Skip to main content
main-content

01.12.2015 | Research article | Ausgabe 1/2015 Open Access

BMC Public Health 1/2015

A systematic review of the clinical and social epidemiological research among sex workers in Uganda

Zeitschrift:
BMC Public Health > Ausgabe 1/2015
Autor:
Katherine A. Muldoon
Wichtige Hinweise

Electronic supplementary material

The online version of this article (doi:10.​1186/​s12889-015-2553-0) contains supplementary material, which is available to authorized users.

Competing interests

None to declare. There was no funding for this systematic review.

Authors contributions

KAM developed the analysis plan, extracted the data, conducted the analysis and wrote the manuscript.

Abstract

Background

In response to the high burden of disease among sex workers and their position as a population heavily affected by the HIV epidemic, there has been a growing body of literature investigating the prevalence and risk factors associated with HIV risk among sex workers. To contextualize and summarize the existing research evidence base, a systematic review was conducted to synthesize the epidemiological literature on sex workers in Uganda.

Methods

Database selection and search strategy development followed the Cochrane Collaboration’s standards for conducting systematic review searches. All studies that included sex workers as the primary research participants were included in the review. The search was then geographically restricted to the country of Uganda. Items were identified from 18 databases (grey and peer-review) on March 10–11, 2015.

Results

A total of 484 articles were retrieved from the database search. After removal of duplicates, a total of 353 articles were screened for eligibility and 64 full-text articles were assessed. The final review included 24 studies with quantitative methodology conducted among sex workers in Uganda. The HIV prevalence among female sex workers ranged from 32.4–52.0 % and between 8.2–9.0 % had multiple HIV infections. Both multi-drug resistance to antiretroviral therapy (2.6 %) and antibiotics (83.1 %) were observed. Between 33.3–55.1 % reported inconsistent condom use in the past month. In the previous 6 months, over 80 % of sex workers experienced client-perpetrated violence and 18 % experienced intimate partner violence. Over 30 % had a history of extreme war-related trauma.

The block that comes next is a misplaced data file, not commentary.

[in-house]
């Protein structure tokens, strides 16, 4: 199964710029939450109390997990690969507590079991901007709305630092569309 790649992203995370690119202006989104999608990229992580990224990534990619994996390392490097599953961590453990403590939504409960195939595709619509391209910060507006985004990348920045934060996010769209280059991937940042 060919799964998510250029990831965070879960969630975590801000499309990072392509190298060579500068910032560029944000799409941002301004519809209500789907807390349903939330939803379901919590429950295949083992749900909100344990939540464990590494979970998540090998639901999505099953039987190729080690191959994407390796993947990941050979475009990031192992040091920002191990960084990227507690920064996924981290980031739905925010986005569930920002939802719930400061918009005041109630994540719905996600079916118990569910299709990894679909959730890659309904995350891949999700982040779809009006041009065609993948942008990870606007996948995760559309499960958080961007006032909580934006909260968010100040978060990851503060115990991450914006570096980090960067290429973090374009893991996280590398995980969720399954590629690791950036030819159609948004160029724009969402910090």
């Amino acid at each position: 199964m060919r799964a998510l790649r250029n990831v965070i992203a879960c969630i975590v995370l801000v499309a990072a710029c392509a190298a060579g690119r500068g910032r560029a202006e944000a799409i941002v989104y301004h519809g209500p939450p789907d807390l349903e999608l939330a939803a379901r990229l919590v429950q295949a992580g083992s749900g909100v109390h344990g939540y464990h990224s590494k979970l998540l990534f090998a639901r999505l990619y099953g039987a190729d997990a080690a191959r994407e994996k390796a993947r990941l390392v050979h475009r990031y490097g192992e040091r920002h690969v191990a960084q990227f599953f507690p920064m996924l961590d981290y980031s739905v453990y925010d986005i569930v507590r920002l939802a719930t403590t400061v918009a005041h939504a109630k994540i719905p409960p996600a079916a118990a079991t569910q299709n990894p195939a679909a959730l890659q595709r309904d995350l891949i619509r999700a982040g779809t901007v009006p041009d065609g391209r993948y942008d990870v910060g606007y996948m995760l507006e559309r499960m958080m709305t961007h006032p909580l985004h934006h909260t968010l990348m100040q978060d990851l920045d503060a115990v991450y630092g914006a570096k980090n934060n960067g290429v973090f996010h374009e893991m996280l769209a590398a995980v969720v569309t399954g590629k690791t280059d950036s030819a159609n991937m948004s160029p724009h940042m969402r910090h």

Conclusions

There was limited information on socio-structural factors that affect sex workers’ commercial working environments in Uganda, including the role of policing and criminalization, as well as the prevalence and factors associated with violence. The majority of the existing evidence is based in Kampala, highlighting a need for information on sex work in other regions of Uganda. Additionally, there is limited information on features of the non-commercial components of sex workers’ lives as well as the services needed to reduce risks outside of the sex industry.
Zusatzmaterial
Additional file 1: Search Strategies and results summary. (DOCX 40 kb)
12889_2015_2553_MOESM1_ESM.docx
Additional file 2: Overview and characteristics of 13 qualitative studies of sex workers in Uganda. (DOC 124 kb)
12889_2015_2553_MOESM2_ESM.doc
Literatur
Über diesen Artikel

Weitere Artikel der Ausgabe 1/2015

BMC Public Health 1/2015 Zur Ausgabe